We already know the world has an affinity for Chrome and despite its recent competition from newcomers, Firefox. But what about those who are thinking that it might just be easier to opt for Internet Explorer? After all, it’s already included and recent development around this browser has been pretty darned brisk. But what if there was another alternative that came with all of the benefits found in Google Chrome (which means access to the goodies like the extensions and so on), but also boasted something fantastic that I think would appeal to most people these days? There is, and it’s called Iron. Not the metal, but the Chrome variant.
Why use Chromium or Chrome when you can work with Iron?
The idea for those who wanted to avoid using Google Chrome was that they could simply use Google Chromium instead. After all, it’s “open source,” according to Google. The problem is that even if you happen to stumble upon a non-altered version of Chromium source from which to work, some of the privacy concerning issues are still prevalent in the application. Remember, just because someone releases the source code doesn’t mean that it’s actually safe to use.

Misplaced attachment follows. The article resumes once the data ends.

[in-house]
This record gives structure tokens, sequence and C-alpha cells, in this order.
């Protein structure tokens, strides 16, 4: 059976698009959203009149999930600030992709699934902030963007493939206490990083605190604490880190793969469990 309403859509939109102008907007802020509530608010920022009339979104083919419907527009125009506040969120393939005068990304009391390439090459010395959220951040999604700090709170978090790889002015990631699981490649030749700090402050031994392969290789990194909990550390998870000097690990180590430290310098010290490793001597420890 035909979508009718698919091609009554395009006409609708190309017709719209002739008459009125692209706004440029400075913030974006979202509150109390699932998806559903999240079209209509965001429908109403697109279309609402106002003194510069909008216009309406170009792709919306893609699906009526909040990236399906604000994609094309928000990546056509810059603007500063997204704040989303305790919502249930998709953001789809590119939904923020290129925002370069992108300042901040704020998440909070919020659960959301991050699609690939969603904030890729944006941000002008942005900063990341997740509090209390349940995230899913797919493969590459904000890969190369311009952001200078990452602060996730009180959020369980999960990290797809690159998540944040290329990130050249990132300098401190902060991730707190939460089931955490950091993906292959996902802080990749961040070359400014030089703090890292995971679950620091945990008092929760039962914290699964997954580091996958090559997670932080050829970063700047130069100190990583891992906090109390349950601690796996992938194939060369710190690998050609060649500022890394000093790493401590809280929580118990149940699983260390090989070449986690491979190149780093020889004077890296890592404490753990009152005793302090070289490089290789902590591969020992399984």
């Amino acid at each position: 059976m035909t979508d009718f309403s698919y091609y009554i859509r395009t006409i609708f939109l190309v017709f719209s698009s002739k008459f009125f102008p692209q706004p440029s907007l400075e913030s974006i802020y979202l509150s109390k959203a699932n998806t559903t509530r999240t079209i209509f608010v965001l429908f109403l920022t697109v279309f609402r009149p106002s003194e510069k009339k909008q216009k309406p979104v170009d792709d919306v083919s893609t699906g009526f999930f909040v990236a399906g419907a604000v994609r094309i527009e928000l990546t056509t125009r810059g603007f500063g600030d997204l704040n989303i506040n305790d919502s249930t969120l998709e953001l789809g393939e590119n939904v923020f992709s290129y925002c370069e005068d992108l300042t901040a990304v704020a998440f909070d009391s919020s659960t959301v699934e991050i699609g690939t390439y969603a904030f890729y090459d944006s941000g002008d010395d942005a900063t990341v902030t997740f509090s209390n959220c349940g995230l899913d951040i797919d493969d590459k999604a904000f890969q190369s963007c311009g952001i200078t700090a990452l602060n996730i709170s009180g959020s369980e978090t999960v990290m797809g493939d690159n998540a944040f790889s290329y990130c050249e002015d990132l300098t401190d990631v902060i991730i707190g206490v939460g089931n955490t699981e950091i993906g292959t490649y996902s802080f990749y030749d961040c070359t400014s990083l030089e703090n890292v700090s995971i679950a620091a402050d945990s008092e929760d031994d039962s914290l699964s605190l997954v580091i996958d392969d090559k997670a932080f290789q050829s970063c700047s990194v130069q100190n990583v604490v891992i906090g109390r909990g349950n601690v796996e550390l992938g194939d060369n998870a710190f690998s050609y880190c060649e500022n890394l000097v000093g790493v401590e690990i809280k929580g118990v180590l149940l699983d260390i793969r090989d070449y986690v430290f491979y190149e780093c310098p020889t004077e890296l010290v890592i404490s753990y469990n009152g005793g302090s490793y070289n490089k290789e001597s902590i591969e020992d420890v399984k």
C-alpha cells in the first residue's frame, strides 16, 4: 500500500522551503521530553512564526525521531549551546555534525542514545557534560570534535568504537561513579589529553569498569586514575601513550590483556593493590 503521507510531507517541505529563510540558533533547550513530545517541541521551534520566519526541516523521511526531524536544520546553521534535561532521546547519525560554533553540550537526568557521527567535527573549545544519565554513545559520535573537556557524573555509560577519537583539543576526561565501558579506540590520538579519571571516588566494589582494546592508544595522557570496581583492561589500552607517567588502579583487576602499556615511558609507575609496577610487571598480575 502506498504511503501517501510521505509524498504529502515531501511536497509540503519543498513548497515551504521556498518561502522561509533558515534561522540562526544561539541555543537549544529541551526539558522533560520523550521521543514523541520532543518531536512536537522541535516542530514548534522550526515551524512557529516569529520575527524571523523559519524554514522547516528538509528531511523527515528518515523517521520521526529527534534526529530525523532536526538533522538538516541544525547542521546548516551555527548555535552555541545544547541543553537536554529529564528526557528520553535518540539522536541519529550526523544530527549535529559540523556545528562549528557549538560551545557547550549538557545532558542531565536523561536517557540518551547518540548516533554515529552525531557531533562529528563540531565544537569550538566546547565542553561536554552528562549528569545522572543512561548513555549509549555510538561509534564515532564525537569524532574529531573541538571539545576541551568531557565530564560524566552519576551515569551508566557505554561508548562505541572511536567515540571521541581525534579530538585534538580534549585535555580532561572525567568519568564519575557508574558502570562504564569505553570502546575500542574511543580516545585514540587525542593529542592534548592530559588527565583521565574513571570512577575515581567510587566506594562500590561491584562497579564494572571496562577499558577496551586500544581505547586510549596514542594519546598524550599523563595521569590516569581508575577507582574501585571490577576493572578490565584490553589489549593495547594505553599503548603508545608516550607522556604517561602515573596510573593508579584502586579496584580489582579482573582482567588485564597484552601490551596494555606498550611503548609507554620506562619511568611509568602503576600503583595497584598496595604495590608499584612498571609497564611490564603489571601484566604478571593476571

This brings us back to using Iron. The idea here is that it’s not only a heavily modified version of Chromium, but the developers encourage its users to monitor the traffic going back and forth with your choice of data monitoring software. The fact is, using Iron is more secure than Chromium and a lot more privacy valued than using Chrome as a whole. Chrome is not a safe browser to use if you prefer keeping your privacy to yourself.
So is the best browser Iron?
In my heart, I believe it is. Because privacy is important, despite the fact that all non encrypted traffic is pushed throughout the Web when we surf the Internet anyway. But at least this way we are able to maintain a little more of our privacy without too much concern. Best of all, it’s easily coupled with a privacy providing search engine like DuckDuckGo.com. Iron, with this search engine, is almost perfect.